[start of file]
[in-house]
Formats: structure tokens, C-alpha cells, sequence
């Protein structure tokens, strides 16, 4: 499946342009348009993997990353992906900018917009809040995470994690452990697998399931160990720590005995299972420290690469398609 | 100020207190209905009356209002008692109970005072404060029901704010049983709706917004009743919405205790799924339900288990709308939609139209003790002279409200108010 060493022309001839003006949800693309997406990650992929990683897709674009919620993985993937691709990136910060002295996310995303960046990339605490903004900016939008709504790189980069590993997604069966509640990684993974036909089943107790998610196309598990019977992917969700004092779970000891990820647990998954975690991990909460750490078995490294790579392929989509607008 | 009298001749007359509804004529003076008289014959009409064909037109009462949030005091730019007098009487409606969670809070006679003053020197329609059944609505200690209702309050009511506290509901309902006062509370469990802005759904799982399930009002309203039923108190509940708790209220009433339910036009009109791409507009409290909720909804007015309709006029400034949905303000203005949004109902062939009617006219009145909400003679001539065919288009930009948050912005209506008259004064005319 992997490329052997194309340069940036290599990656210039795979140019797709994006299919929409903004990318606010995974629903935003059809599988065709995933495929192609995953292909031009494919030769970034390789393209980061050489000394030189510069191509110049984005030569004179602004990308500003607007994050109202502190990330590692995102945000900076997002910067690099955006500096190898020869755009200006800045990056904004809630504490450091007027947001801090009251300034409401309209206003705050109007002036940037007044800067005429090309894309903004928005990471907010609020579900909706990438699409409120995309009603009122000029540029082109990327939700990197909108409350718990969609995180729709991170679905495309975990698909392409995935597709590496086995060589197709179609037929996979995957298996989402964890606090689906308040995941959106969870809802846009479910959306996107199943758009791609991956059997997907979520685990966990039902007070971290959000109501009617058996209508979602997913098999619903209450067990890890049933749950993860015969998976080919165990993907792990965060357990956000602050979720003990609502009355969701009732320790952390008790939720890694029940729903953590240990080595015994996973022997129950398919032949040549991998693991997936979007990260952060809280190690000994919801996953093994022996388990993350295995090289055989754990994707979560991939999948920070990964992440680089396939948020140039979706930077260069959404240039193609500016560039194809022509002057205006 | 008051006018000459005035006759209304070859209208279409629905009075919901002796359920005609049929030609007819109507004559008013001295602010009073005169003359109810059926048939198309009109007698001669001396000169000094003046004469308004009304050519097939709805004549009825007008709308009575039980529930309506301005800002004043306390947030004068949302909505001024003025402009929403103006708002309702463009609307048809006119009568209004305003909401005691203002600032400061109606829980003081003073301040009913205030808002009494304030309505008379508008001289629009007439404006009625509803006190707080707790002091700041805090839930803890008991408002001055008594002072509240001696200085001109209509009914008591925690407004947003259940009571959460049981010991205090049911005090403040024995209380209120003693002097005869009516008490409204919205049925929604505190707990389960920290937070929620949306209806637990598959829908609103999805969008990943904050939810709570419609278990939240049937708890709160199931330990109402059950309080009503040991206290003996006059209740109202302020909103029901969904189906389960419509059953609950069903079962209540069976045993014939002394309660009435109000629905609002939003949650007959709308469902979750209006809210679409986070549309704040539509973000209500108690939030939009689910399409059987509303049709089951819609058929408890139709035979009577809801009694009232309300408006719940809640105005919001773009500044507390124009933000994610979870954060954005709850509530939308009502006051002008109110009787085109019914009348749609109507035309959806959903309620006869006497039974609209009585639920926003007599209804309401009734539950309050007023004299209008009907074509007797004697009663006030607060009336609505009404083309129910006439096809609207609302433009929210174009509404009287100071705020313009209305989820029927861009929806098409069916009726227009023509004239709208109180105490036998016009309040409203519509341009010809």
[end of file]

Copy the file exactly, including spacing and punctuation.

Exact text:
[in-house]
Formats: structure tokens, C-alpha cells, sequence
């Protein structure tokens, strides 16, 4: 499946342009348009993997990353992906900018917009809040995470994690452990697998399931160990720590005995299972420290690469398609 | 100020207190209905009356209002008692109970005072404060029901704010049983709706917004009743919405205790799924339900288990709308939609139209003790002279409200108010 060493022309001839003006949800693309997406990650992929990683897709674009919620993985993937691709990136910060002295996310995303960046990339605490903004900016939008709504790189980069590993997604069966509640990684993974036909089943107790998610196309598990019977992917969700004092779970000891990820647990998954975690991990909460750490078995490294790579392929989509607008 | 009298001749007359509804004529003076008289014959009409064909037109009462949030005091730019007098009487409606969670809070006679003053020197329609059944609505200690209702309050009511506290509901309902006062509370469990802005759904799982399930009002309203039923108190509940708790209220009433339910036009009109791409507009409290909720909804007015309709006029400034949905303000203005949004109902062939009617006219009145909400003679001539065919288009930009948050912005209506008259004064005319 992997490329052997194309340069940036290599990656210039795979140019797709994006299919929409903004990318606010995974629903935003059809599988065709995933495929192609995953292909031009494919030769970034390789393209980061050489000394030189510069191509110049984005030569004179602004990308500003607007994050109202502190990330590692995102945000900076997002910067690099955006500096190898020869755009200006800045990056904004809630504490450091007027947001801090009251300034409401309209206003705050109007002036940037007044800067005429090309894309903004928005990471907010609020579900909706990438699409409120995309009603009122000029540029082109990327939700990197909108409350718990969609995180729709991170679905495309975990698909392409995935597709590496086995060589197709179609037929996979995957298996989402964890606090689906308040995941959106969870809802846009479910959306996107199943758009791609991956059997997907979520685990966990039902007070971290959000109501009617058996209508979602997913098999619903209450067990890890049933749950993860015969998976080919165990993907792990965060357990956000602050979720003990609502009355969701009732320790952390008790939720890694029940729903953590240990080595015994996973022997129950398919032949040549991998693991997936979007990260952060809280190690000994919801996953093994022996388990993350295995090289055989754990994707979560991939999948920070990964992440680089396939948020140039979706930077260069959404240039193609500016560039194809022509002057205006 | 008051006018000459005035006759209304070859209208279409629905009075919901002796359920005609049929030609007819109507004559008013001295602010009073005169003359109810059926048939198309009109007698001669001396000169000094003046004469308004009304050519097939709805004549009825007008709308009575039980529930309506301005800002004043306390947030004068949302909505001024003025402009929403103006708002309702463009609307048809006119009568209004305003909401005691203002600032400061109606829980003081003073301040009913205030808002009494304030309505008379508008001289629009007439404006009625509803006190707080707790002091700041805090839930803890008991408002001055008594002072509240001696200085001109209509009914008591925690407004947003259940009571959460049981010991205090049911005090403040024995209380209120003693002097005869009516008490409204919205049925929604505190707990389960920290937070929620949306209806637990598959829908609103999805969008990943904050939810709570419609278990939240049937708890709160199931330990109402059950309080009503040991206290003996006059209740109202302020909103029901969904189906389960419509059953609950069903079962209540069976045993014939002394309660009435109000629905609002939003949650007959709308469902979750209006809210679409986070549309704040539509973000209500108690939030939009689910399409059987509303049709089951819609058929408890139709035979009577809801009694009232309300408006719940809640105005919001773009500044507390124009933000994610979870954060954005709850509530939308009502006051002008109110009787085109019914009348749609109507035309959806959903309620006869006497039974609209009585639920926003007599209804309401009734539950309050007023004299209008009907074509007797004697009663006030607060009336609505009404083309129910006439096809609207609302433009929210174009509404009287100071705020313009209305989820029927861009929806098409069916009726227009023509004239709208109180105490036998016009309040409203519509341009010809």